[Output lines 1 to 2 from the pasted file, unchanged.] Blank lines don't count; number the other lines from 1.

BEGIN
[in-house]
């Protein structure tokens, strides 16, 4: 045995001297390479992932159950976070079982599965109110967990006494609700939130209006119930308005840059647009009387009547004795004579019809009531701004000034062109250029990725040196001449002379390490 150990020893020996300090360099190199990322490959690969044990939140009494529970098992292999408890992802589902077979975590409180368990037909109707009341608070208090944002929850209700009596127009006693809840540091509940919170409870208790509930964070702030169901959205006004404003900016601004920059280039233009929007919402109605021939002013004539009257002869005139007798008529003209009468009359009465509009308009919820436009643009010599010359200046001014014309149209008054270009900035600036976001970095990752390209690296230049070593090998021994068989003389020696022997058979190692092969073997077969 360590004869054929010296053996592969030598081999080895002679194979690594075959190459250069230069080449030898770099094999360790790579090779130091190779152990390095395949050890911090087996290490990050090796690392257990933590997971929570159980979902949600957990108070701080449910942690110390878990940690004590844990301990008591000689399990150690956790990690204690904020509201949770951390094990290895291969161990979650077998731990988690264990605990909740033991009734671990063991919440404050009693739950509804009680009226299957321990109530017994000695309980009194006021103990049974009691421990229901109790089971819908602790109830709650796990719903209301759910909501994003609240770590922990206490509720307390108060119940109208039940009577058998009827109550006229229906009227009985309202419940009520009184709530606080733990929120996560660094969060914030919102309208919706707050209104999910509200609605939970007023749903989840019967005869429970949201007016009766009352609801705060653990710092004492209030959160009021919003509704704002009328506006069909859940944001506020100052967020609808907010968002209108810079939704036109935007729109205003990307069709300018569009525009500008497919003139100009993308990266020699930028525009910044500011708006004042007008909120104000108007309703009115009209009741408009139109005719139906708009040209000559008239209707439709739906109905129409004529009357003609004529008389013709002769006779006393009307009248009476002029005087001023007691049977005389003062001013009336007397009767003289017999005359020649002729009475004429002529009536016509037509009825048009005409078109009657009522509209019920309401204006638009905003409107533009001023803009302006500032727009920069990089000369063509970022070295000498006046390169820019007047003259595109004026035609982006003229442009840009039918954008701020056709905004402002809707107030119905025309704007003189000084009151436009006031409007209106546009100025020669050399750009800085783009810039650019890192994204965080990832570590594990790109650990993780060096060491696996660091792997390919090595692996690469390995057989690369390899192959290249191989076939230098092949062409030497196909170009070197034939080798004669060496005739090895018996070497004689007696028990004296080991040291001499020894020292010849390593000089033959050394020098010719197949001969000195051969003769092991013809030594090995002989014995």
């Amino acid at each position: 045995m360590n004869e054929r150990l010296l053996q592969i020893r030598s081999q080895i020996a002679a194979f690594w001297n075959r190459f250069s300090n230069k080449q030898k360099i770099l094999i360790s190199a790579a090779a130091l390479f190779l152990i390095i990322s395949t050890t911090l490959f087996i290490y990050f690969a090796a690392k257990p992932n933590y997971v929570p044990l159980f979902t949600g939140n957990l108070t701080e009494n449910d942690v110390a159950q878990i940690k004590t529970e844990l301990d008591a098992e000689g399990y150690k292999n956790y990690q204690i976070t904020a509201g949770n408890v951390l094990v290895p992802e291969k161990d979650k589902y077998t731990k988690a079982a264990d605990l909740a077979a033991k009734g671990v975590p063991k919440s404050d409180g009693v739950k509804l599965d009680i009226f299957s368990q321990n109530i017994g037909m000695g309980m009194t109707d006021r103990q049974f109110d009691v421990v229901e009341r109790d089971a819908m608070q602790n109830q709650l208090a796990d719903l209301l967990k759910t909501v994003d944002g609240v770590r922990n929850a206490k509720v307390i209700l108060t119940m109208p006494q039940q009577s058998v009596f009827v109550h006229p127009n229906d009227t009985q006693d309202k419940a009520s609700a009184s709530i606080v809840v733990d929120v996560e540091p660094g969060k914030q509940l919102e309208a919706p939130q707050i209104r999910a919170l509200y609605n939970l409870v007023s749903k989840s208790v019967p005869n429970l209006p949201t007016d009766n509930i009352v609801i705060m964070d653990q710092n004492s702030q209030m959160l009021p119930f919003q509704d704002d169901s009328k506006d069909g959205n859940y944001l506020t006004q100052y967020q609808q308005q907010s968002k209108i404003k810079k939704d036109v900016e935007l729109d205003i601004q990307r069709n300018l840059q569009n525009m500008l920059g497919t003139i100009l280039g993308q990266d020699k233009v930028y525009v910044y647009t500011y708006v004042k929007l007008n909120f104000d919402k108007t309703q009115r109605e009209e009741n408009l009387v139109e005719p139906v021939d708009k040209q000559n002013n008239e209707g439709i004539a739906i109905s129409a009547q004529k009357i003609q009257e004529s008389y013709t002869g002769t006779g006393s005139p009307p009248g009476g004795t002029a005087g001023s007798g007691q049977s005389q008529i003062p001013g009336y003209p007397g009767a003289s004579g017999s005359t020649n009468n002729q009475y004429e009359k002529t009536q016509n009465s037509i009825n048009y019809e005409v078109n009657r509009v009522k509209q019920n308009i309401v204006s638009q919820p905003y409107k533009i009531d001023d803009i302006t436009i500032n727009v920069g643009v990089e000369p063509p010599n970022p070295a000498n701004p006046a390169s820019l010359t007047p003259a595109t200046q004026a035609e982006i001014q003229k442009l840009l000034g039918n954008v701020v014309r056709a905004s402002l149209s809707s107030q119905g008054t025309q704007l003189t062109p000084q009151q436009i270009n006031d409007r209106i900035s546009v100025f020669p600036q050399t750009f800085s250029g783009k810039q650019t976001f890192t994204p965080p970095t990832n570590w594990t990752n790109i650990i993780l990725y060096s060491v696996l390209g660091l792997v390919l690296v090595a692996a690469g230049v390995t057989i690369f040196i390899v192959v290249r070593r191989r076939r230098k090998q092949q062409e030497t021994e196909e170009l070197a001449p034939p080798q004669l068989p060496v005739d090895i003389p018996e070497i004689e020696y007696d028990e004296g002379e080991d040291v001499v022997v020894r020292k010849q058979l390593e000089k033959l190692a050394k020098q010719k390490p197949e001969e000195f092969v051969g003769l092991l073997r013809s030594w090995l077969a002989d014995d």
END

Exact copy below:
[in-house]
């Protein structure tokens, strides 16, 4: 045995001297390479992932159950976070079982599965109110967990006494609700939130209006119930308005840059647009009387009547004795004579019809009531701004000034062109250029990725040196001449002379390490 150990020893020996300090360099190199990322490959690969044990939140009494529970098992292999408890992802589902077979975590409180368990037909109707009341608070208090944002929850209700009596127009006693809840540091509940919170409870208790509930964070702030169901959205006004404003900016601004920059280039233009929007919402109605021939002013004539009257002869005139007798008529003209009468009359009465509009308009919820436009643009010599010359200046001014014309149209008054270009900035600036976001970095990752390209690296230049070593090998021994068989003389020696022997058979190692092969073997077969 360590004869054929010296053996592969030598081999080895002679194979690594075959190459250069230069080449030898770099094999360790790579090779130091190779152990390095395949050890911090087996290490990050090796690392257990933590997971929570159980979902949600957990108070701080449910942690110390878990940690004590844990301990008591000689399990150690956790990690204690904020509201949770951390094990290895291969161990979650077998731990988690264990605990909740033991009734671990063991919440404050009693739950509804009680009226299957321990109530017994000695309980009194006021103990049974009691421990229901109790089971819908602790109830709650796990719903209301759910909501994003609240770590922990206490509720307390108060119940109208039940009577058998009827109550006229229906009227009985309202419940009520009184709530606080733990929120996560660094969060914030919102309208919706707050209104999910509200609605939970007023749903989840019967005869429970949201007016009766009352609801705060653990710092004492209030959160009021919003509704704002009328506006069909859940944001506020100052967020609808907010968002209108810079939704036109935007729109205003990307069709300018569009525009500008497919003139100009993308990266020699930028525009910044500011708006004042007008909120104000108007309703009115009209009741408009139109005719139906708009040209000559008239209707439709739906109905129409004529009357003609004529008389013709002769006779006393009307009248009476002029005087001023007691049977005389003062001013009336007397009767003289017999005359020649002729009475004429002529009536016509037509009825048009005409078109009657009522509209019920309401204006638009905003409107533009001023803009302006500032727009920069990089000369063509970022070295000498006046390169820019007047003259595109004026035609982006003229442009840009039918954008701020056709905004402002809707107030119905025309704007003189000084009151436009006031409007209106546009100025020669050399750009800085783009810039650019890192994204965080990832570590594990790109650990993780060096060491696996660091792997390919090595692996690469390995057989690369390899192959290249191989076939230098092949062409030497196909170009070197034939080798004669060496005739090895018996070497004689007696028990004296080991040291001499020894020292010849390593000089033959050394020098010719197949001969000195051969003769092991013809030594090995002989014995």